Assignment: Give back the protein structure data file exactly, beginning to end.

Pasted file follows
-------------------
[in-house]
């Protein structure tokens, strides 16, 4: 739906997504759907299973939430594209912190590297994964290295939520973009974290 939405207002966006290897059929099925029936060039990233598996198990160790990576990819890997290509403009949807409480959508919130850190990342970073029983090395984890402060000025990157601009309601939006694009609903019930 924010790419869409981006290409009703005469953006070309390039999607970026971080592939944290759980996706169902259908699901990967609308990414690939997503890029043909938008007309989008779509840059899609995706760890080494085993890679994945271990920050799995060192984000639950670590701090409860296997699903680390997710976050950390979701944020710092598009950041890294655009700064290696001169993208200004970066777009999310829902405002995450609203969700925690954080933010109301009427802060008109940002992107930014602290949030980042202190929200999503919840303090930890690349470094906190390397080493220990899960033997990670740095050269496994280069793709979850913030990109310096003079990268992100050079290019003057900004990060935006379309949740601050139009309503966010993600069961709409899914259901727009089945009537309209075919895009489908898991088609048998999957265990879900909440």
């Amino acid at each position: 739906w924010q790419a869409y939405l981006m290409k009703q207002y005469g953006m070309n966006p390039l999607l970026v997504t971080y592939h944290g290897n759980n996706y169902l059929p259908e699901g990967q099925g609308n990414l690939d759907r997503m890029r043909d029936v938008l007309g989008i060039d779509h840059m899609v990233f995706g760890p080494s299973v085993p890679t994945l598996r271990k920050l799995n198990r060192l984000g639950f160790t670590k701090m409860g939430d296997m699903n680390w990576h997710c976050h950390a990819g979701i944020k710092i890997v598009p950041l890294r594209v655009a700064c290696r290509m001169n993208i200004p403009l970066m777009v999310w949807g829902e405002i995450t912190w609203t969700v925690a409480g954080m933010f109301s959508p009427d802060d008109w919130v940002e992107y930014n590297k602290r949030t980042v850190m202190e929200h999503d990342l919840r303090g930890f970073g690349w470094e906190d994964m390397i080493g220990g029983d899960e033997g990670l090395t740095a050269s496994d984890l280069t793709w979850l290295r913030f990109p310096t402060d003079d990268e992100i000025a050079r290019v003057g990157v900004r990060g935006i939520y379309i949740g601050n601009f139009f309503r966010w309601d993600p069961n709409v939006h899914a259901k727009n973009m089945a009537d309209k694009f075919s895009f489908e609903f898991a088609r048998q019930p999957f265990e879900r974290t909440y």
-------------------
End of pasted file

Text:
[in-house]
């Protein structure tokens, strides 16, 4: 739906997504759907299973939430594209912190590297994964290295939520973009974290 939405207002966006290897059929099925029936060039990233598996198990160790990576990819890997290509403009949807409480959508919130850190990342970073029983090395984890402060000025990157601009309601939006694009609903019930 924010790419869409981006290409009703005469953006070309390039999607970026971080592939944290759980996706169902259908699901990967609308990414690939997503890029043909938008007309989008779509840059899609995706760890080494085993890679994945271990920050799995060192984000639950670590701090409860296997699903680390997710976050950390979701944020710092598009950041890294655009700064290696001169993208200004970066777009999310829902405002995450609203969700925690954080933010109301009427802060008109940002992107930014602290949030980042202190929200999503919840303090930890690349470094906190390397080493220990899960033997990670740095050269496994280069793709979850913030990109310096003079990268992100050079290019003057900004990060935006379309949740601050139009309503966010993600069961709409899914259901727009089945009537309209075919895009489908898991088609048998999957265990879900909440």
């Amino acid at each position: 739906w924010q790419a869409y939405l981006m290409k009703q207002y005469g953006m070309n966006p390039l999607l970026v997504t971080y592939h944290g290897n759980n996706y169902l059929p259908e699901g990967q099925g609308n990414l690939d759907r997503m890029r043909d029936v938008l007309g989008i060039d779509h840059m899609v990233f995706g760890p080494s299973v085993p890679t994945l598996r271990k920050l799995n198990r060192l984000g639950f160790t670590k701090m409860g939430d296997m699903n680390w990576h997710c976050h950390a990819g979701i944020k710092i890997v598009p950041l890294r594209v655009a700064c290696r290509m001169n993208i200004p403009l970066m777009v999310w949807g829902e405002i995450t912190w609203t969700v925690a409480g954080m933010f109301s959508p009427d802060d008109w919130v940002e992107y930014n590297k602290r949030t980042v850190m202190e929200h999503d990342l919840r303090g930890f970073g690349w470094e906190d994964m390397i080493g220990g029983d899960e033997g990670l090395t740095a050269s496994d984890l280069t793709w979850l290295r913030f990109p310096t402060d003079d990268e992100i000025a050079r290019v003057g990157v900004r990060g935006i939520y379309i949740g601050n601009f139009f309503r966010w309601d993600p069961n709409v939006h899914a259901k727009n973009m089945a009537d309209k694009f075919s895009f489908e609903f898991a088609r048998q019930p999957f265990e879900r974290t909440y």